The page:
The Ripon Forum

Volume 56, No. 2

May 2022


By on May 1, 2022

A Conversation with Will Hurd

Will Hurd has had a fascinating career.  A former cybersecurity executive, undercover officer with the CIA, and U.S. Congressman representing the 23rd District of Texas, he is now a managing director with Allen & Company, where he is working with entrepreneurs on the cutting edge of technology to anticipate the shockwaves of the future. 

Hurd is also the author of a new book called American Reboot: An Idealist’s Guide to Getting Big Things Done.  Described as a “bold political playbook” that offers “solutions to the era-defining crises that will shape the next 30 years,” the book is a combination of lessons that Hurd has learned over the course of his life, and recommendations to both the Republican Party and the American people moving forward. 

One could argue that the American people themselves are the stars of the book, and Hurd is their greatest admirer.  Indeed, many of the lessons set forth in its pages are lessons that Hurd learned himself from the people he met on the campaign trail and while serving as their elected representative in Washington. If there is a villain in the book, it is members of Washington’s professional political class, who counseled him as a candidate to limit his campaign to traditional Republican areas, and then rolled over without a fight as extreme forces took over the GOP. 

Hurd calls himself a “pragmatic idealist.”  It’s easy to understand why he chose to leave congressional gridlock behind when he describes what that term means to him. “You talk about the things that matter and about what’s happening now,” he explains, “and you do it in a way that has an impact on the greatest number of people possible.”  Today, Hurd’s greatest impact is being felt in the interviews and speeches he is giving about American Reboot and the vision it lays out for the future of America. 

The Forum talked with him recently about the book and his vision, and where he would like to see his country and party go in the next few years. 


RF: You open the book by talking about your first campaign for Congress in 2010.  You lost the election, but write that you walked away with some important lessons, one of which was the importance of showing up in places you weren’t expected.  Could you talk about that and other lessons you learned on the campaign trail, and its relevance for Republicans and all elected officials today? 

WH: I had to grow in order to win and beat someone who was fairly entrenched in local politics.  I had to do something different. And that’s why I showed up in communities that had never seen someone like me.  What I learned was that they cared about the exact same things as everybody else. They cared about putting food on the table, a roof over their head, and taking care of the people that they love and making sure those people were healthy, happy, and safe.  

That lesson made me realize the disconnect sometimes between how people encapsulate what’s going on in the world via cable news or social media versus reality.  That lesson was important. And then the other lesson I learned was that campaigns are actually quite straightforward. ID your voters and turn them out.  

My tactical error in not doing that in that first campaign is something that I made sure I didn’t forget.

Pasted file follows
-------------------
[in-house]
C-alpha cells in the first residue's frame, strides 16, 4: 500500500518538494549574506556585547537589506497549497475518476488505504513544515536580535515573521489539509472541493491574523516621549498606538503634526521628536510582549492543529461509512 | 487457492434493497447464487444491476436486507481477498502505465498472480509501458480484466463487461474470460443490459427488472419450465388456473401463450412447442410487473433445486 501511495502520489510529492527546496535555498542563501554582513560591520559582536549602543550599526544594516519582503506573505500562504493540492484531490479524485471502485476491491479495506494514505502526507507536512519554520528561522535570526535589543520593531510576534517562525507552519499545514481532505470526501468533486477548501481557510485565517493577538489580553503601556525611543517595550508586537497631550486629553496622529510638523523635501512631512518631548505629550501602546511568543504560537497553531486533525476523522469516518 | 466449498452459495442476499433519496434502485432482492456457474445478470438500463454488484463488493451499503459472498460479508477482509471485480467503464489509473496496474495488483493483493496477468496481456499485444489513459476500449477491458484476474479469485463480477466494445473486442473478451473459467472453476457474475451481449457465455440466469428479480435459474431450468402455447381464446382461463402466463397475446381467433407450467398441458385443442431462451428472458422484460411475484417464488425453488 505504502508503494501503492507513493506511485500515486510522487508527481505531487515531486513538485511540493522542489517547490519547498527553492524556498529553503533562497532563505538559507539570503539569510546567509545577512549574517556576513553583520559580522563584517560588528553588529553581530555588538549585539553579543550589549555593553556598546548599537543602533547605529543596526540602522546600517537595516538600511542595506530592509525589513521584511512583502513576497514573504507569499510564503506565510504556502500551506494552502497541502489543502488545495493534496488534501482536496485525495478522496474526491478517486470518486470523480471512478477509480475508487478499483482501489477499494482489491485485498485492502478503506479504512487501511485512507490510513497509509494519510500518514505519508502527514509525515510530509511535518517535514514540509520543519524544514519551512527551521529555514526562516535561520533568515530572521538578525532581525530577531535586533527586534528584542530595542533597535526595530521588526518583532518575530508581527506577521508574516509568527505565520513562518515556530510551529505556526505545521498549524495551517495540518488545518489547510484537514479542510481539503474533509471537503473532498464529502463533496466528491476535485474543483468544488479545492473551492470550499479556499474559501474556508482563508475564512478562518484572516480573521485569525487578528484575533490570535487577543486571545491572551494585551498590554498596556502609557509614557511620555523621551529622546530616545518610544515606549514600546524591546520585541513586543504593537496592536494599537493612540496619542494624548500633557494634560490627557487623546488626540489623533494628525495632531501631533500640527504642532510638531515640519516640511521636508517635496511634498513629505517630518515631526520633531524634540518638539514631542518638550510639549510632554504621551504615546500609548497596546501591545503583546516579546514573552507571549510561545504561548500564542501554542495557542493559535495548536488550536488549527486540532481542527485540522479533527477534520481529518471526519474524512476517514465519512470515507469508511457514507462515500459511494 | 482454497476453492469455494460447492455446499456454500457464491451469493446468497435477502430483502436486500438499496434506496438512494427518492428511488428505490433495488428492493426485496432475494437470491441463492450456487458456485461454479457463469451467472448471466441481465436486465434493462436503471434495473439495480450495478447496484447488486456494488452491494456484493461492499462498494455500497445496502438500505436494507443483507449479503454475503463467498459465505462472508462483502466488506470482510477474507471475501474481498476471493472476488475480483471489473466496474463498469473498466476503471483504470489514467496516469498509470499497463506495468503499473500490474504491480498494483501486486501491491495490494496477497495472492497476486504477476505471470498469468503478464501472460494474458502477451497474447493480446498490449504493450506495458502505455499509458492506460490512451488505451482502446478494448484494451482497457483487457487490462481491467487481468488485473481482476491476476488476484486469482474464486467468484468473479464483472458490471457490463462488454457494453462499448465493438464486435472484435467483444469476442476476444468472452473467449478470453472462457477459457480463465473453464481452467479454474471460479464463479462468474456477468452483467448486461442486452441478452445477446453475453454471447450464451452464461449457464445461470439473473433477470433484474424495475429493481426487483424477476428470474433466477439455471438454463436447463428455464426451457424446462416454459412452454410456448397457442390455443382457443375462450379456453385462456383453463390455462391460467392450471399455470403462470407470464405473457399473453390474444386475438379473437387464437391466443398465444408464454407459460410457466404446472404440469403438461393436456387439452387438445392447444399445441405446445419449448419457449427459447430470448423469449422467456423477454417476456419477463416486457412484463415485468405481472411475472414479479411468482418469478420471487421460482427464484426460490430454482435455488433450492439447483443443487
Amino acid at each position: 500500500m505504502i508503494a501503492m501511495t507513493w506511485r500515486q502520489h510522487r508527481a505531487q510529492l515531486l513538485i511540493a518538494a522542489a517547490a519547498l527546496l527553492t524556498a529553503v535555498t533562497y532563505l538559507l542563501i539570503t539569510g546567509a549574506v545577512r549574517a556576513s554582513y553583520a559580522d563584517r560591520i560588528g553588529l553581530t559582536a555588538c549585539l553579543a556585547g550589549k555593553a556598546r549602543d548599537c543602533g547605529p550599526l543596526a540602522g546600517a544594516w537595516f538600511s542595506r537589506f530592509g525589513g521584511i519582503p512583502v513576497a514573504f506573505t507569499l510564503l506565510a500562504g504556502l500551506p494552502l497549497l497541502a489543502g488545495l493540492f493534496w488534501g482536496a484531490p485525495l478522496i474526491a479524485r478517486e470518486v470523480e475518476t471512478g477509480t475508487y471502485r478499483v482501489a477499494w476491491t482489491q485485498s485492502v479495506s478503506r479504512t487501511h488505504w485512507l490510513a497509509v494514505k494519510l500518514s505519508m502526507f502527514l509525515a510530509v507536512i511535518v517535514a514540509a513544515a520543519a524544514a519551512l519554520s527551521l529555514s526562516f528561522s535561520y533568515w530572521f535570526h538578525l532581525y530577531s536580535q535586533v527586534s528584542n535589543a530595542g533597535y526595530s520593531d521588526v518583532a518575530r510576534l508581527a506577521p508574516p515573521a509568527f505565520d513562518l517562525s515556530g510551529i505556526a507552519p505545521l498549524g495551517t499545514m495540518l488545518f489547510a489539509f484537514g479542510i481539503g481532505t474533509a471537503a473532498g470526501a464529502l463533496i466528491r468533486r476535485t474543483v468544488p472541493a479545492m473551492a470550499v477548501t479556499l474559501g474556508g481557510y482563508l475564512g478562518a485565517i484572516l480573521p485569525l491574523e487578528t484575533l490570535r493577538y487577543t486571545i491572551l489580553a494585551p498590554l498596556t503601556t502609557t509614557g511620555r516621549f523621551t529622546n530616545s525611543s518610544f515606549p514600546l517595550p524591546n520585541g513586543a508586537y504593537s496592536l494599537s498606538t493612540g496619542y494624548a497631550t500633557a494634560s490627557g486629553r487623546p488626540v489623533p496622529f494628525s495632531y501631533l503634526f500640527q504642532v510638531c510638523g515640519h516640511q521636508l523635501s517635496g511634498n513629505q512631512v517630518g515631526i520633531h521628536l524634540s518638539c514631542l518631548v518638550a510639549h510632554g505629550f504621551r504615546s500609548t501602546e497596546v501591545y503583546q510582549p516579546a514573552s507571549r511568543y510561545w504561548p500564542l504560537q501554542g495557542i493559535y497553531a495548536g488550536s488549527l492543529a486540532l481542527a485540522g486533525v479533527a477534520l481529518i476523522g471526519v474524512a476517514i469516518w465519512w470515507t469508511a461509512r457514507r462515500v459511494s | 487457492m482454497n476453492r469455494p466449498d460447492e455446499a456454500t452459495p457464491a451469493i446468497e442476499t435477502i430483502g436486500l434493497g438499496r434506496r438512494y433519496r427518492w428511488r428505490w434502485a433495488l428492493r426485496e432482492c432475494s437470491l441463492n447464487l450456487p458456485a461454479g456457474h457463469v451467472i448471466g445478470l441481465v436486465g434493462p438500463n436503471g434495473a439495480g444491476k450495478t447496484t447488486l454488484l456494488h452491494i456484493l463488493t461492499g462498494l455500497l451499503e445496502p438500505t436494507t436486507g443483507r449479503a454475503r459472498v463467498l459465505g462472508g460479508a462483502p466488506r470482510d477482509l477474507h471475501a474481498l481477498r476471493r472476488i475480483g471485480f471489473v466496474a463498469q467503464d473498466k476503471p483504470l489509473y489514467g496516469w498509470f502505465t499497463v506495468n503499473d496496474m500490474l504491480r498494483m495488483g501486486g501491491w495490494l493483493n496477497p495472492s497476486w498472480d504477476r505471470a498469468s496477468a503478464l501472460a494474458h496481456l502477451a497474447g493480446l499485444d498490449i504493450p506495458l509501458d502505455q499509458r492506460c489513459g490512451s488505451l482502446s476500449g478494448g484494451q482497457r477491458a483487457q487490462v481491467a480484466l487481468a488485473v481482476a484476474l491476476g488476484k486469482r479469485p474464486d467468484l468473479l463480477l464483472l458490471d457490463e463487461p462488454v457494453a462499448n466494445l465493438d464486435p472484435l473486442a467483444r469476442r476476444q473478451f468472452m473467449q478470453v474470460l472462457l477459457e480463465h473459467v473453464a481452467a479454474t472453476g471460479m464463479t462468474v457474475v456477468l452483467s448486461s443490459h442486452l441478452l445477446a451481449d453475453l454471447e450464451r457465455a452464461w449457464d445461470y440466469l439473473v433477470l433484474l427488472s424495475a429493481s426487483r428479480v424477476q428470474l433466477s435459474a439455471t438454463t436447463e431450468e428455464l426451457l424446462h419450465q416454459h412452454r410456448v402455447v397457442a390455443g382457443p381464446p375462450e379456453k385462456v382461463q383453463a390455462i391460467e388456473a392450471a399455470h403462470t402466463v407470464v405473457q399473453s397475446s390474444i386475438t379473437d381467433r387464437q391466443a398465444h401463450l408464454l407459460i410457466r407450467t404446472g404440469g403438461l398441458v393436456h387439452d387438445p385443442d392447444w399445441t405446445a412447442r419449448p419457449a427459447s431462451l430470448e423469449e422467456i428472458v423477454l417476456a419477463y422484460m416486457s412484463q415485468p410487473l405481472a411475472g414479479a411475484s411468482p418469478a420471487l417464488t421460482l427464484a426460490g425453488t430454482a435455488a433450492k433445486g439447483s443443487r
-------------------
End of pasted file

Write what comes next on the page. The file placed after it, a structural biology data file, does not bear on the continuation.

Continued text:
RF: When you look at the last election, Republicans like Glenn Youngkin did make gains among Latino voters. Is that because he and other Republicans have started showing up in places they aren’t expected, or do you think it’s because Democrats have taken the Latino vote for granted for too long? 

WH: I think that the Democrats have not only taken for granted black and brown communities, but I think they have been wrong on two important issues that impacted those communities.  

Those issues relate to law enforcement and the energy sector.  In southwest Texas, for example, a large percentage of the population depends on law enforcement for their employment and livelihood. Another large percentage of the population is dependent on the energy sector for their livelihood. When you attack those two sectors, you are going to see an impact. 

The opportunity for Republicans is to move beyond the thinking that we’ve seen over the last 30 years that the best way to win elections is to simply turn out the base.  We need to grow the party beyond the base, because I don’t want to be in a governing position for only two years.  I want to bring conservative values to the country for decades. And that means we have to broaden the coalitions and people who identify with the GOP. 

We need to grow the party beyond the base, because I don’t want to be in a governing position for only two years.

RF:  In the book, you call yourself a pragmatic idealist. What does that mean exactly? 

WH:  The idealist part is about helping the greatest number of people possible. The pragmatic part is by basing that off where we are right now.  That’s how I would encapsulate pragmatic idealism, and that’s what I think most people want.   

If you look at my home state of Texas, we went through a primary election on March 1st.  Only three million people voted — that’s Republicans and Democrats combined out of 30 million. That voter apathy was because 27 million people, or a significant portion of 27 million people, didn’t think either side is providing something of value to them.  Neither side inspired them, nor either side address the issues that these 27 million people cared about.   

That’s why I think this philosophy of pragmatic idealism works. You talk about the things that matter and about what’s happening now, and you do it in a way that has an impact on the greatest number of people possible.